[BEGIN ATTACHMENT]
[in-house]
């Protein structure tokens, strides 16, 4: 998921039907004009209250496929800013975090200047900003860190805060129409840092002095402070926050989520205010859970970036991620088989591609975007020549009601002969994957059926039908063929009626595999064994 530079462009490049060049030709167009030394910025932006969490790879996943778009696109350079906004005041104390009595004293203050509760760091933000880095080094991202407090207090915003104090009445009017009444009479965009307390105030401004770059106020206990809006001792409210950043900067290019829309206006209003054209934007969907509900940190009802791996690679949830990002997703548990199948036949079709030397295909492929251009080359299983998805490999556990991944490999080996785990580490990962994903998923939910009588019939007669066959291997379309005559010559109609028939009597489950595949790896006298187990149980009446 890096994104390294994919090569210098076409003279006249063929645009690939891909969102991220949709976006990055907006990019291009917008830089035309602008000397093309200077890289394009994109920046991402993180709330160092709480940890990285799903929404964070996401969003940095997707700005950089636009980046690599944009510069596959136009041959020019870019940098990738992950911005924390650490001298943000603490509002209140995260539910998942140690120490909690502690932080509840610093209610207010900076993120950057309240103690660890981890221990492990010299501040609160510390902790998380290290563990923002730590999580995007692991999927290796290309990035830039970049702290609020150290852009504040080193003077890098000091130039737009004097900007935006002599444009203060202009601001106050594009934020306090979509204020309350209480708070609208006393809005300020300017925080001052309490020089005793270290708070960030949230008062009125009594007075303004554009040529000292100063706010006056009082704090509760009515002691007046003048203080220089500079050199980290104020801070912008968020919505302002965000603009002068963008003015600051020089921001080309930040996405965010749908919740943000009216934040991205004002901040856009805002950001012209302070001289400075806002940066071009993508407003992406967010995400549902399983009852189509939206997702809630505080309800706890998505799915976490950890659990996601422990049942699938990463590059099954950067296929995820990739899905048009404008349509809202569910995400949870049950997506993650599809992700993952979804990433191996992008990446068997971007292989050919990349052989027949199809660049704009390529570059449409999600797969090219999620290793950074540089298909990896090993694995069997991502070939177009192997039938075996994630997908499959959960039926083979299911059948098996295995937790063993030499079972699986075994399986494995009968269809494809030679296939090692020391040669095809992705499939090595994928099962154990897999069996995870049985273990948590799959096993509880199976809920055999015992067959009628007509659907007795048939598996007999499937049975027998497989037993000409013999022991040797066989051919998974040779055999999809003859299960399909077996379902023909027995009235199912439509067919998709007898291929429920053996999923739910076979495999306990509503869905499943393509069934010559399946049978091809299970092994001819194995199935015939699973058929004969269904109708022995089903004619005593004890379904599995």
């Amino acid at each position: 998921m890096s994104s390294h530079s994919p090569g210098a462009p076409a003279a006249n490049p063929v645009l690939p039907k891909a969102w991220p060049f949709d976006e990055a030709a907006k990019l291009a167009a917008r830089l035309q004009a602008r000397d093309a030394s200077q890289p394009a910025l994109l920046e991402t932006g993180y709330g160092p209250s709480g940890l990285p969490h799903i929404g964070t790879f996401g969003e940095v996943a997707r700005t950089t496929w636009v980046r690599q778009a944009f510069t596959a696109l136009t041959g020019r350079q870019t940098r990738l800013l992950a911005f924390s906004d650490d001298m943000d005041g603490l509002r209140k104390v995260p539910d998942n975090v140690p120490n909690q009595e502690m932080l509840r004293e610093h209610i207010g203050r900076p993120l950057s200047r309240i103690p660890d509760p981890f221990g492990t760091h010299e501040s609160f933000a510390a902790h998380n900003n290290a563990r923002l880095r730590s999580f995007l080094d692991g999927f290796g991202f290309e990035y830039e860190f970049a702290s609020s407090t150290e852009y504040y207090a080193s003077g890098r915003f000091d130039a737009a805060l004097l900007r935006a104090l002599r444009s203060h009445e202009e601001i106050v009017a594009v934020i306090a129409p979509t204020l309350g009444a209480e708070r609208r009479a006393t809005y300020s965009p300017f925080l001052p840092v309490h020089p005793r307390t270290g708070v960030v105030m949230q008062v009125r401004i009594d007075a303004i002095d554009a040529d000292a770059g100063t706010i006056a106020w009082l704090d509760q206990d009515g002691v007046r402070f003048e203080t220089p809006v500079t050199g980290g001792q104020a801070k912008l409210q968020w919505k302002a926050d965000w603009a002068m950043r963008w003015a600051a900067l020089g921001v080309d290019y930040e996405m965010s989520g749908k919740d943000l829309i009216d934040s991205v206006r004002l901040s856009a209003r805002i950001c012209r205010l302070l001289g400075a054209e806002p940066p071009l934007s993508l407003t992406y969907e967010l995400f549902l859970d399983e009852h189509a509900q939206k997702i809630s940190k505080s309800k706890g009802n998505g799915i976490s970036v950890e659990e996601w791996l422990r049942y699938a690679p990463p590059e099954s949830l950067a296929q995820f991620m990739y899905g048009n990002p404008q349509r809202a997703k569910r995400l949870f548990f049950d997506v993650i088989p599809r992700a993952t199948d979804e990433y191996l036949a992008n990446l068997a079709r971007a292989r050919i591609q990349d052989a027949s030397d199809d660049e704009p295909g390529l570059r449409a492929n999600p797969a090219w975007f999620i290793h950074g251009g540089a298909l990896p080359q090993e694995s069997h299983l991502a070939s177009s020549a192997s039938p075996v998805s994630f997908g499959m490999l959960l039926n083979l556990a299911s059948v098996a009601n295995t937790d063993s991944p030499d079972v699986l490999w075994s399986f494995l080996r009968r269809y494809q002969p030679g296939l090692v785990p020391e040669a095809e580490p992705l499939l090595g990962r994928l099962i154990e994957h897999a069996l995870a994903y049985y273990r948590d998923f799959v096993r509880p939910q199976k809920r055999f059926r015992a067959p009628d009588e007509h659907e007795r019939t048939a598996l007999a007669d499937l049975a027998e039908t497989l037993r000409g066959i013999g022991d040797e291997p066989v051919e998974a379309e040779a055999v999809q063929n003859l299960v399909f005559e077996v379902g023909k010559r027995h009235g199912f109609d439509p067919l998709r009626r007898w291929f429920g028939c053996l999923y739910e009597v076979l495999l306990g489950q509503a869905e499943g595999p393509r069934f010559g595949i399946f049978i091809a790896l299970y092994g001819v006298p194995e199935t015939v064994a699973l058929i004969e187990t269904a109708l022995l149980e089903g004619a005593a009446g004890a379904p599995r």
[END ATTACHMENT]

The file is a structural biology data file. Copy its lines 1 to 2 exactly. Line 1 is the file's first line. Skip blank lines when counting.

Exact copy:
[in-house]
């Protein structure tokens, strides 16, 4: 998921039907004009209250496929800013975090200047900003860190805060129409840092002095402070926050989520205010859970970036991620088989591609975007020549009601002969994957059926039908063929009626595999064994 530079462009490049060049030709167009030394910025932006969490790879996943778009696109350079906004005041104390009595004293203050509760760091933000880095080094991202407090207090915003104090009445009017009444009479965009307390105030401004770059106020206990809006001792409210950043900067290019829309206006209003054209934007969907509900940190009802791996690679949830990002997703548990199948036949079709030397295909492929251009080359299983998805490999556990991944490999080996785990580490990962994903998923939910009588019939007669066959291997379309005559010559109609028939009597489950595949790896006298187990149980009446 890096994104390294994919090569210098076409003279006249063929645009690939891909969102991220949709976006990055907006990019291009917008830089035309602008000397093309200077890289394009994109920046991402993180709330160092709480940890990285799903929404964070996401969003940095997707700005950089636009980046690599944009510069596959136009041959020019870019940098990738992950911005924390650490001298943000603490509002209140995260539910998942140690120490909690502690932080509840610093209610207010900076993120950057309240103690660890981890221990492990010299501040609160510390902790998380290290563990923002730590999580995007692991999927290796290309990035830039970049702290609020150290852009504040080193003077890098000091130039737009004097900007935006002599444009203060202009601001106050594009934020306090979509204020309350209480708070609208006393809005300020300017925080001052309490020089005793270290708070960030949230008062009125009594007075303004554009040529000292100063706010006056009082704090509760009515002691007046003048203080220089500079050199980290104020801070912008968020919505302002965000603009002068963008003015600051020089921001080309930040996405965010749908919740943000009216934040991205004002901040856009805002950001012209302070001289400075806002940066071009993508407003992406967010995400549902399983009852189509939206997702809630505080309800706890998505799915976490950890659990996601422990049942699938990463590059099954950067296929995820990739899905048009404008349509809202569910995400949870049950997506993650599809992700993952979804990433191996992008990446068997971007292989050919990349052989027949199809660049704009390529570059449409999600797969090219999620290793950074540089298909990896090993694995069997991502070939177009192997039938075996994630997908499959959960039926083979299911059948098996295995937790063993030499079972699986075994399986494995009968269809494809030679296939090692020391040669095809992705499939090595994928099962154990897999069996995870049985273990948590799959096993509880199976809920055999015992067959009628007509659907007795048939598996007999499937049975027998497989037993000409013999022991040797066989051919998974040779055999999809003859299960399909077996379902023909027995009235199912439509067919998709007898291929429920053996999923739910076979495999306990509503869905499943393509069934010559399946049978091809299970092994001819194995199935015939699973058929004969269904109708022995089903004619005593004890379904599995």